On an unseasonably mild Saturday morning I took a spin down to the early Christian monastic site of Kilmacduagh located just west of Gort in south Co. Galway. It has one of the finest collections of churches in Ireland along with a remarkably well preserved round tower. The site is associated with St Colman who was the son of Duagh and the name Kilmacduagh can be translated as ‘the church of the son of Duagh’. In the lowlands of south Galway it was the principal ecclesiastical foundation under the patronage of the kings of Ui Fiachrach Aidhne in early medieval times. In later medieval times it became the seat of a diocese of the same name, which was co-extensive with the baronies of Kiltartan and Dunkellin.
There is a graveyard which is still in use today surrounding the round tower and the cathedral. During my visit three generations of women from the same family, the youngest a small toddler, were visiting the grave of a loved one. To the south west of the complex a turlough was in flood. These seasonal lakes are a feature of this part of the country which has a limestone geology and produces complex and puzzling drainage patterns. The site is overlooked to the west by the distinctive profile of the burren uplands.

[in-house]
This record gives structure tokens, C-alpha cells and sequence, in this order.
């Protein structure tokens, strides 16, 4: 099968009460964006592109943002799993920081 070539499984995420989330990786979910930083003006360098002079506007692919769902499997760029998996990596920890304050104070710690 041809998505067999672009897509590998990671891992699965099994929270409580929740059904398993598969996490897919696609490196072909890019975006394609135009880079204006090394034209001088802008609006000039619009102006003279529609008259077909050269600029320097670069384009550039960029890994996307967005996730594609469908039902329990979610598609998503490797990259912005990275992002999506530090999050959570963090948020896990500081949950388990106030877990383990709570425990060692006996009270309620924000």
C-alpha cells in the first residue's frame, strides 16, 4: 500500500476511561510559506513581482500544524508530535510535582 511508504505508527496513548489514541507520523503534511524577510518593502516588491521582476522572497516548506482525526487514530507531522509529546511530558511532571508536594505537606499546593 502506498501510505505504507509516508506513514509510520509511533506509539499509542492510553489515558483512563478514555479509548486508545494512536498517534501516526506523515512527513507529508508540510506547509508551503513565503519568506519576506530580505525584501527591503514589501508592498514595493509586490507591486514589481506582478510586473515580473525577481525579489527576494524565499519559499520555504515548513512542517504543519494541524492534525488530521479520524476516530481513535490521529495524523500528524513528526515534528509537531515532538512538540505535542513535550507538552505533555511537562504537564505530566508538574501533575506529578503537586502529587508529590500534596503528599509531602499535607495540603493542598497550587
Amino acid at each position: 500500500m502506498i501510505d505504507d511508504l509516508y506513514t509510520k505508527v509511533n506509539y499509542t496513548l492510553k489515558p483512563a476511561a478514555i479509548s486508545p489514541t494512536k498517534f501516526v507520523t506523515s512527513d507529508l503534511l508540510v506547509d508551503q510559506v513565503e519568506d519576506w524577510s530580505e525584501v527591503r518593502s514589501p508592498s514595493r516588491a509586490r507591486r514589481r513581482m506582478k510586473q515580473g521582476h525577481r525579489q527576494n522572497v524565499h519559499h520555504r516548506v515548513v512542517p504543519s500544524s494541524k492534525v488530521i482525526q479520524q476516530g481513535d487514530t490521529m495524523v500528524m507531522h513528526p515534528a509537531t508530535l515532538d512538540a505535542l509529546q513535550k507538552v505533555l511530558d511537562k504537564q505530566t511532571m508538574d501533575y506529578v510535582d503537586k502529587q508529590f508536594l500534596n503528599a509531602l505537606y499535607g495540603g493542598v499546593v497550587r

Below is a photo story of my visit – I couldn’t stop taking photos of the round tower. It is coupled with an audio soundsacpe in which can be heard the wind, the rich birdlife attracted by the turlough, an excited toddler and the distant sound of a machine working in the rocky limestone ground.